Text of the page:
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A masterful tale set in post-Soviet Kiev that’s both darkly-funny and ominous...
In the widely hailed prequel to Penguin Lost, aspiring writer Viktor Zolotaryov leads a down-and-out life in poverty-and-violence-wracked Kiev–he’s out of work and his only friend is a penguin, Misha that he rescued when the local zoo started getting rid of animals. Even more nerve-wracking: a local mobster has taken a shine to Misha and wants to keep borrowing him for events.
But Viktor thinks he’s finally caught a break when he lands a well- paying job at the Kiev newspaper writing “living obituaries” of local dignitaries–articles to be filed for use when the time comes.
The only thing is it seems the time always comes as soon as Viktor writes the article. Slowly understanding that his own life may be in jeopardy, Viktor also realizes that the only thing that might be keeping him alive is his penguin.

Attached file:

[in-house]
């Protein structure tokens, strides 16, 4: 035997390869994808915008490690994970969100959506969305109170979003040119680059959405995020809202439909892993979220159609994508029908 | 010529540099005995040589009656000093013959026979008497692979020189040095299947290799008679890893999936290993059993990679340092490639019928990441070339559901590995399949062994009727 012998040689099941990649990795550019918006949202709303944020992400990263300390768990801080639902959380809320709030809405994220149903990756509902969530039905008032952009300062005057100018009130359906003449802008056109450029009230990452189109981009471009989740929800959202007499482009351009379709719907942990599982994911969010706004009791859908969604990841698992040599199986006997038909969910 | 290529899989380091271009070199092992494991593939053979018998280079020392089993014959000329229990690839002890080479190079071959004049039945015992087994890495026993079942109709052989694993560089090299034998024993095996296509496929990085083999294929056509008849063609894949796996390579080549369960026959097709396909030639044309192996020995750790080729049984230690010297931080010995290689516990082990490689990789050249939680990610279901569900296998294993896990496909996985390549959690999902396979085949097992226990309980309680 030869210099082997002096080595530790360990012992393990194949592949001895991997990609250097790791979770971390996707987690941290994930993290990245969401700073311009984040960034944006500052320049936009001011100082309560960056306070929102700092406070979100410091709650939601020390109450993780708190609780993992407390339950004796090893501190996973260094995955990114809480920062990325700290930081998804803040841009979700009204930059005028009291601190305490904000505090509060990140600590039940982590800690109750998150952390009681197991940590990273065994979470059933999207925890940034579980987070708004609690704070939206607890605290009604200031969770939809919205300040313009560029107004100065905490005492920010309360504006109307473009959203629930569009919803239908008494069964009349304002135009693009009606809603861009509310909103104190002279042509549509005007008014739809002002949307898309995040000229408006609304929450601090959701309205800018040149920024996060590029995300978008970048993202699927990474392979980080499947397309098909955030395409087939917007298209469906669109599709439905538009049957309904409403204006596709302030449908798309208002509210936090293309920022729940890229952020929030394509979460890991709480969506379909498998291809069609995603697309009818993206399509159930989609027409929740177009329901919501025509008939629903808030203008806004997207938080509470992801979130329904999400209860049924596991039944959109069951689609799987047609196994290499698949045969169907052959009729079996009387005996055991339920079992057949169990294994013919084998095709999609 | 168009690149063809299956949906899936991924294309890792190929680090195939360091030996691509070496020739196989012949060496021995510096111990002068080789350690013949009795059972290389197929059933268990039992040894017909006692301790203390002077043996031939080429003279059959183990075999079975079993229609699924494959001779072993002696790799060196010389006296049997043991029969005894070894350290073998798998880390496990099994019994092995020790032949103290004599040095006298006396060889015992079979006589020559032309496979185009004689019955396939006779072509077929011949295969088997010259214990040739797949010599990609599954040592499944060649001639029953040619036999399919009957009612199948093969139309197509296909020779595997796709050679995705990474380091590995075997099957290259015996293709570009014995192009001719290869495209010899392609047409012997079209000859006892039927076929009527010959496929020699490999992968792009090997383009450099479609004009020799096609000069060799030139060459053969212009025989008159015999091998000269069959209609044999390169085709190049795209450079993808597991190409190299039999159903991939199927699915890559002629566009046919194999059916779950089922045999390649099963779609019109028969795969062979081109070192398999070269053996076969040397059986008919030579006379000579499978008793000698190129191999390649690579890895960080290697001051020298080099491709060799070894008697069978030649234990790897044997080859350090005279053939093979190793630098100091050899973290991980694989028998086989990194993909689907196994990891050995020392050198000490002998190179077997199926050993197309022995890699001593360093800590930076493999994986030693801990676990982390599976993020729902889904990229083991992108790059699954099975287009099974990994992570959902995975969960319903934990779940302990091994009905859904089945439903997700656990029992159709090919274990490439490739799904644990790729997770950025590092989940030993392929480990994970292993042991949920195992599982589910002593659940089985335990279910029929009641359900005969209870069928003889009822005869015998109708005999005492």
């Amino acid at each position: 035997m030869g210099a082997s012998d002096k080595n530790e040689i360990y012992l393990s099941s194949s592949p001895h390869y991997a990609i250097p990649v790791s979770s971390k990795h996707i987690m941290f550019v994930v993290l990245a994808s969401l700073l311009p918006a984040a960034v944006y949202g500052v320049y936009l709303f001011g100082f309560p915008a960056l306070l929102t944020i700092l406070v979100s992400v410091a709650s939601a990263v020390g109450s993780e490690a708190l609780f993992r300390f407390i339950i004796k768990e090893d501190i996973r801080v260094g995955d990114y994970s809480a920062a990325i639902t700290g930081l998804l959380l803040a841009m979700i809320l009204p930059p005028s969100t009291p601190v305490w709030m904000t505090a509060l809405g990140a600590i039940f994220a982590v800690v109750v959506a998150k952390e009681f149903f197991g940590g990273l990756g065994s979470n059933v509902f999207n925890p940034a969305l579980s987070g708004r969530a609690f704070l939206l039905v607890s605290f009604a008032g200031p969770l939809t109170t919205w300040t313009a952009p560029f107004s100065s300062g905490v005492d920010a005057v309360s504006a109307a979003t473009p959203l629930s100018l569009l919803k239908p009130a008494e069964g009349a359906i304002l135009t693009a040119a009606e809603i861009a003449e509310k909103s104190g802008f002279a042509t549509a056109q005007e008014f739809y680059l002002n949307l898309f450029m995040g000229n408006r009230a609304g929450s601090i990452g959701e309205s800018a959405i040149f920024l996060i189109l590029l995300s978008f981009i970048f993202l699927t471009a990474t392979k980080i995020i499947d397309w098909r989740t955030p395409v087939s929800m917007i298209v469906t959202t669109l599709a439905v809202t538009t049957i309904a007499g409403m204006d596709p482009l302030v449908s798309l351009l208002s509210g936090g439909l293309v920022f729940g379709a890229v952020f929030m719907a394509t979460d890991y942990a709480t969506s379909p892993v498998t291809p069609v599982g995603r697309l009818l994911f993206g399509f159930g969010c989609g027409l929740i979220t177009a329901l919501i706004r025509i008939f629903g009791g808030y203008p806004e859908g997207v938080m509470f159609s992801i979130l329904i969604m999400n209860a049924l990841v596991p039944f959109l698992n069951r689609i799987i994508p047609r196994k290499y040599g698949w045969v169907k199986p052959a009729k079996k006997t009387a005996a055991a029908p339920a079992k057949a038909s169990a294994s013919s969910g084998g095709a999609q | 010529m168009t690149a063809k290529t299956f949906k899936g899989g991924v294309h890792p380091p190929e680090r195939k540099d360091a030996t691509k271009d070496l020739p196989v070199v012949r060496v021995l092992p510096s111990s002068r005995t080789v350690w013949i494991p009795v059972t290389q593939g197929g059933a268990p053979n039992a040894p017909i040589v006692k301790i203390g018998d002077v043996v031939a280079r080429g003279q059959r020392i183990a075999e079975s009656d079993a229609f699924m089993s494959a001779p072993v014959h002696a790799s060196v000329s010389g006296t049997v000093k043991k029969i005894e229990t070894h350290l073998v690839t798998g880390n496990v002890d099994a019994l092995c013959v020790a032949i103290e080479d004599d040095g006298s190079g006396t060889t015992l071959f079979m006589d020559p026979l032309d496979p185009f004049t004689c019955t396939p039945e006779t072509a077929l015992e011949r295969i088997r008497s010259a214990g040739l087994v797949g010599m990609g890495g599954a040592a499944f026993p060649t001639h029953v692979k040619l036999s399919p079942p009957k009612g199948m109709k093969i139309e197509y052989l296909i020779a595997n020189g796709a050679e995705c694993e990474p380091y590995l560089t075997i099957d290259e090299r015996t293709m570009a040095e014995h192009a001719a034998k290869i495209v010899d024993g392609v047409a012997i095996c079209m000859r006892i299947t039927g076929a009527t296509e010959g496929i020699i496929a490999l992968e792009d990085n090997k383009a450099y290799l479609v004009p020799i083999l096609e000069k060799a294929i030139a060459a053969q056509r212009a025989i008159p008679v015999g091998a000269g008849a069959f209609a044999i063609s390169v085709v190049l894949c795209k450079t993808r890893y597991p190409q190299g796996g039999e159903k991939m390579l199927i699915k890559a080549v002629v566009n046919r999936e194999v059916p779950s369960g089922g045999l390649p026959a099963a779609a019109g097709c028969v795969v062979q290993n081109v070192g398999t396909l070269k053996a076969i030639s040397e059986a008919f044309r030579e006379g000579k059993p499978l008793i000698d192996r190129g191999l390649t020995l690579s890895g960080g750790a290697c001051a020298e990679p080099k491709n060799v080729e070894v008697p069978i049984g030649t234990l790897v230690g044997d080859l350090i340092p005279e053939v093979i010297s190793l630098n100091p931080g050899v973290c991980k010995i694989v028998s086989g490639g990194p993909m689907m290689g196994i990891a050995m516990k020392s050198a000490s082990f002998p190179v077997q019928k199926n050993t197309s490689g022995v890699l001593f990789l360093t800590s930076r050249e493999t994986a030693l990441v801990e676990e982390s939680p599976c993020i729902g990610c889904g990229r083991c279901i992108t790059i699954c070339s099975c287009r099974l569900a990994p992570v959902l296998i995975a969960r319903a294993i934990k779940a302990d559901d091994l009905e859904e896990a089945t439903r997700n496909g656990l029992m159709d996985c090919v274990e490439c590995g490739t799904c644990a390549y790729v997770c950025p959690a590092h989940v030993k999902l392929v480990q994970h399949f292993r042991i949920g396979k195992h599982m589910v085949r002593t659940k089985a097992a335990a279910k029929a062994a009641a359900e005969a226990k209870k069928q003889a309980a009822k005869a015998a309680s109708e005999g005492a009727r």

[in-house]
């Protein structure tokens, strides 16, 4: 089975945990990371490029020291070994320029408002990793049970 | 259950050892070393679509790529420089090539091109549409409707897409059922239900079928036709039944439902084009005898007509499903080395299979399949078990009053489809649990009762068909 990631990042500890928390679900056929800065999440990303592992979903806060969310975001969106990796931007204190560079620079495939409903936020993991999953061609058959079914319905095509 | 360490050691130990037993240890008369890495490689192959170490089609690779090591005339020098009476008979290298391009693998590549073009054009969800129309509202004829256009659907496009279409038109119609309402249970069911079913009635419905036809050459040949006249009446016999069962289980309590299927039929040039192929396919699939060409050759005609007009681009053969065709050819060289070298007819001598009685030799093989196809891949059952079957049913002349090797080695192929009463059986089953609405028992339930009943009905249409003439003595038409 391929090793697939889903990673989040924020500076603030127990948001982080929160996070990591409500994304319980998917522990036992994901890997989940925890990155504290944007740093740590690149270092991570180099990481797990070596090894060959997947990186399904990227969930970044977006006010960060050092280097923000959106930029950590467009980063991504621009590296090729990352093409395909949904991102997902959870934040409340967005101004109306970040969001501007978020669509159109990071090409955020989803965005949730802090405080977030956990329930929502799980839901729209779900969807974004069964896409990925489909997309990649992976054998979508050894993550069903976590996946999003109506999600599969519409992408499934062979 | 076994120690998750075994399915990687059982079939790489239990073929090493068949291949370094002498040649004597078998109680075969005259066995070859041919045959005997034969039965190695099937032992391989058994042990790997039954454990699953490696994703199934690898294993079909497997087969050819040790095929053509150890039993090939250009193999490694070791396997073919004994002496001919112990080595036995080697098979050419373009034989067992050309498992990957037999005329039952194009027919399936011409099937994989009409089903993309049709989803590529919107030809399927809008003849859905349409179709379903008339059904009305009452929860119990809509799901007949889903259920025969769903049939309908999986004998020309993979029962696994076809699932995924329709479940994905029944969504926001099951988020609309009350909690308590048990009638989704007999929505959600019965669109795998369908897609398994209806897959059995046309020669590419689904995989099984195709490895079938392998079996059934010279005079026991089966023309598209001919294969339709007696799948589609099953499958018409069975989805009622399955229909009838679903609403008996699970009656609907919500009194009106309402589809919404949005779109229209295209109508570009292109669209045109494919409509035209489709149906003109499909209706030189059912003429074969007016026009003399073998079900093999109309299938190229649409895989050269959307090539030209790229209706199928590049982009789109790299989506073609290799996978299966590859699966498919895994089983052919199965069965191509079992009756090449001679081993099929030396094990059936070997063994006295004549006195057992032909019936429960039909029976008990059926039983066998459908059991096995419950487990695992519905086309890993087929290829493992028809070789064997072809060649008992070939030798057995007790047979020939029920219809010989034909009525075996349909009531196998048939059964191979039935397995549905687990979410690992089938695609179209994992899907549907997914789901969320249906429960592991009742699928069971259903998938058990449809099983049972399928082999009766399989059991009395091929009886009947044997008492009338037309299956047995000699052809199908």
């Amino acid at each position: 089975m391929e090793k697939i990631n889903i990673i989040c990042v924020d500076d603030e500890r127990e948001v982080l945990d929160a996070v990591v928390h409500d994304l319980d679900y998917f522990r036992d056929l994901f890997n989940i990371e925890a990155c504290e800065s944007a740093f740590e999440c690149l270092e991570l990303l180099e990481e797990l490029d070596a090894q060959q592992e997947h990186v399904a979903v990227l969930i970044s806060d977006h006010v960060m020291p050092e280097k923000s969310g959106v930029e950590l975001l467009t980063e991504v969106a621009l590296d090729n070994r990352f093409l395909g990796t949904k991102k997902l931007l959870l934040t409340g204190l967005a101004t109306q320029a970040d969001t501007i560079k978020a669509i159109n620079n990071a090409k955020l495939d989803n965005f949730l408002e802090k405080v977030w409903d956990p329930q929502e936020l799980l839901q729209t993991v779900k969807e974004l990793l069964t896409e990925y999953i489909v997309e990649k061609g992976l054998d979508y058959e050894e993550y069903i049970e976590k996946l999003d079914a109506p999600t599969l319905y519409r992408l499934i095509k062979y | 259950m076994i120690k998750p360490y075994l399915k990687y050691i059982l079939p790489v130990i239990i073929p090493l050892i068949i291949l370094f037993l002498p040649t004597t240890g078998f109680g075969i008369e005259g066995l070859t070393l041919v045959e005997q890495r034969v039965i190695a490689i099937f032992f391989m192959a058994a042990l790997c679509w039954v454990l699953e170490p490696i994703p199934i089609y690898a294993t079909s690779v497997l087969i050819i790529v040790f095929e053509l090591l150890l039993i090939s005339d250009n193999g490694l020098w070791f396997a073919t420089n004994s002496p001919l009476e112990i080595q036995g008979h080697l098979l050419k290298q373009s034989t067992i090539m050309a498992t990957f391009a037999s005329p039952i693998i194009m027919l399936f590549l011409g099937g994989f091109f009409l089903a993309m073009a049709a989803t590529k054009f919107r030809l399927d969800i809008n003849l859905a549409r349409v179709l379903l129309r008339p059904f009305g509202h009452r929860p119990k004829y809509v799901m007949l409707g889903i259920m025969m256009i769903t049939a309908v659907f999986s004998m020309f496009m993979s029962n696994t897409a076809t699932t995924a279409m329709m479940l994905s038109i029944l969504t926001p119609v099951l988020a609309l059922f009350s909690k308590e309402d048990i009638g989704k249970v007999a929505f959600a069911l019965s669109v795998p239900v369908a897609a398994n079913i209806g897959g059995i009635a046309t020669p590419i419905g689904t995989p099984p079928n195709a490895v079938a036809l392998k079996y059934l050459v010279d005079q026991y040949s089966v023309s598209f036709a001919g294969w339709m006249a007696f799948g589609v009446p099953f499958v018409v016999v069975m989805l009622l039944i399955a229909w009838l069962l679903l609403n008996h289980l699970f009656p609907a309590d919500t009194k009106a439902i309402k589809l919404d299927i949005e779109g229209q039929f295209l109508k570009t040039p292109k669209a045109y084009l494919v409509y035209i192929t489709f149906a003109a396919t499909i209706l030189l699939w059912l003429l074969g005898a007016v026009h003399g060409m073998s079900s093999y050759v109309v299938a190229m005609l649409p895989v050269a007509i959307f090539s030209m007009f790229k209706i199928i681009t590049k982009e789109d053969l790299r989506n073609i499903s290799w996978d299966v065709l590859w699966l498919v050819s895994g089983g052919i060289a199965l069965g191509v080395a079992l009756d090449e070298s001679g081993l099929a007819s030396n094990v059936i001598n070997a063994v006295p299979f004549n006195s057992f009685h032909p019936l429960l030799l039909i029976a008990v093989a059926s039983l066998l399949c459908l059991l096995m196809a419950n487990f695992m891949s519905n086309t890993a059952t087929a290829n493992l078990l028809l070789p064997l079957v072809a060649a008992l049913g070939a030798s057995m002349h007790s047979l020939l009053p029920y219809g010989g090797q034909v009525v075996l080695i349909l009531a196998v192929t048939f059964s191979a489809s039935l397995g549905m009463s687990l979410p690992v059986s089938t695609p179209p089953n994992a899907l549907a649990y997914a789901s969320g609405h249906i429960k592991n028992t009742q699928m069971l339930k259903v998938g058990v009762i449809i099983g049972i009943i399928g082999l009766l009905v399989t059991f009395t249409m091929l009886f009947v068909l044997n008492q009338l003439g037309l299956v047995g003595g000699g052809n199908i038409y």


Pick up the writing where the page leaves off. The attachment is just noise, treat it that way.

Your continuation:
Praise for Death and The Penguin
“Pathos and humor shine through to make this a black comedy of rare distinction, and the penguin is an invention of genius.”–The Spectator
Praise For Kurkov’s Penguin books
“A striking portrait of post-Soviet isolation.... In this bleak moral landscape Kurkov manages to find ample refuge for his dark humor.”–The New York Times
“Delicious... when Viktor finally finds Misha it is as if Woody Allen had gone to meet Kurtz.” –The Spectator
“The deadpan tone works perfectly, and it will be a hard-hearted reader who is not touched by Viktor’s relationship with his unusual pet.”–The Times (of London)